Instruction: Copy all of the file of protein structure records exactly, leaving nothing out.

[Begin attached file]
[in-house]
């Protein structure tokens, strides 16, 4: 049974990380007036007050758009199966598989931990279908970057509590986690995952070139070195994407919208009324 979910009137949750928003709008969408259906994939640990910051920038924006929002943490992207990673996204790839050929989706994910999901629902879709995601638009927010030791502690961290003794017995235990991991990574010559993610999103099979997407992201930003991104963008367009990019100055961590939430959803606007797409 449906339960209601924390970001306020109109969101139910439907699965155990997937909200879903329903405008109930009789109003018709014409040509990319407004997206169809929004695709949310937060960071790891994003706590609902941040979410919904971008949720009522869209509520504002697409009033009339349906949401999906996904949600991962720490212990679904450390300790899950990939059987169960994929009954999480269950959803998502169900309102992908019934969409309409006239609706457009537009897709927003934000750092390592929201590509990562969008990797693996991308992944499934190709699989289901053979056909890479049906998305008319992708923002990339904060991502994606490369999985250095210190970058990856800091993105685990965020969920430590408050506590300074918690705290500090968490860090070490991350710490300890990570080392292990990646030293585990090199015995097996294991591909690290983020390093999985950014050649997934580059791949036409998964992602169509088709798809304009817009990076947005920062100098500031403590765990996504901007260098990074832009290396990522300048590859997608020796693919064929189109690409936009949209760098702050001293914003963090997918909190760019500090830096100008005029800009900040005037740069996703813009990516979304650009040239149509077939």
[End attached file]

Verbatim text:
[in-house]
């Protein structure tokens, strides 16, 4: 049974990380007036007050758009199966598989931990279908970057509590986690995952070139070195994407919208009324 979910009137949750928003709008969408259906994939640990910051920038924006929002943490992207990673996204790839050929989706994910999901629902879709995601638009927010030791502690961290003794017995235990991991990574010559993610999103099979997407992201930003991104963008367009990019100055961590939430959803606007797409 449906339960209601924390970001306020109109969101139910439907699965155990997937909200879903329903405008109930009789109003018709014409040509990319407004997206169809929004695709949310937060960071790891994003706590609902941040979410919904971008949720009522869209509520504002697409009033009339349906949401999906996904949600991962720490212990679904450390300790899950990939059987169960994929009954999480269950959803998502169900309102992908019934969409309409006239609706457009537009897709927003934000750092390592929201590509990562969008990797693996991308992944499934190709699989289901053979056909890479049906998305008319992708923002990339904060991502994606490369999985250095210190970058990856800091993105685990965020969920430590408050506590300074918690705290500090968490860090070490991350710490300890990570080392292990990646030293585990090199015995097996294991591909690290983020390093999985950014050649997934580059791949036409998964992602169509088709798809304009817009990076947005920062100098500031403590765990996504901007260098990074832009290396990522300048590859997608020796693919064929189109690409936009949209760098702050001293914003963090997918909190760019500090830096100008005029800009900040005037740069996703813009990516979304650009040239149509077939």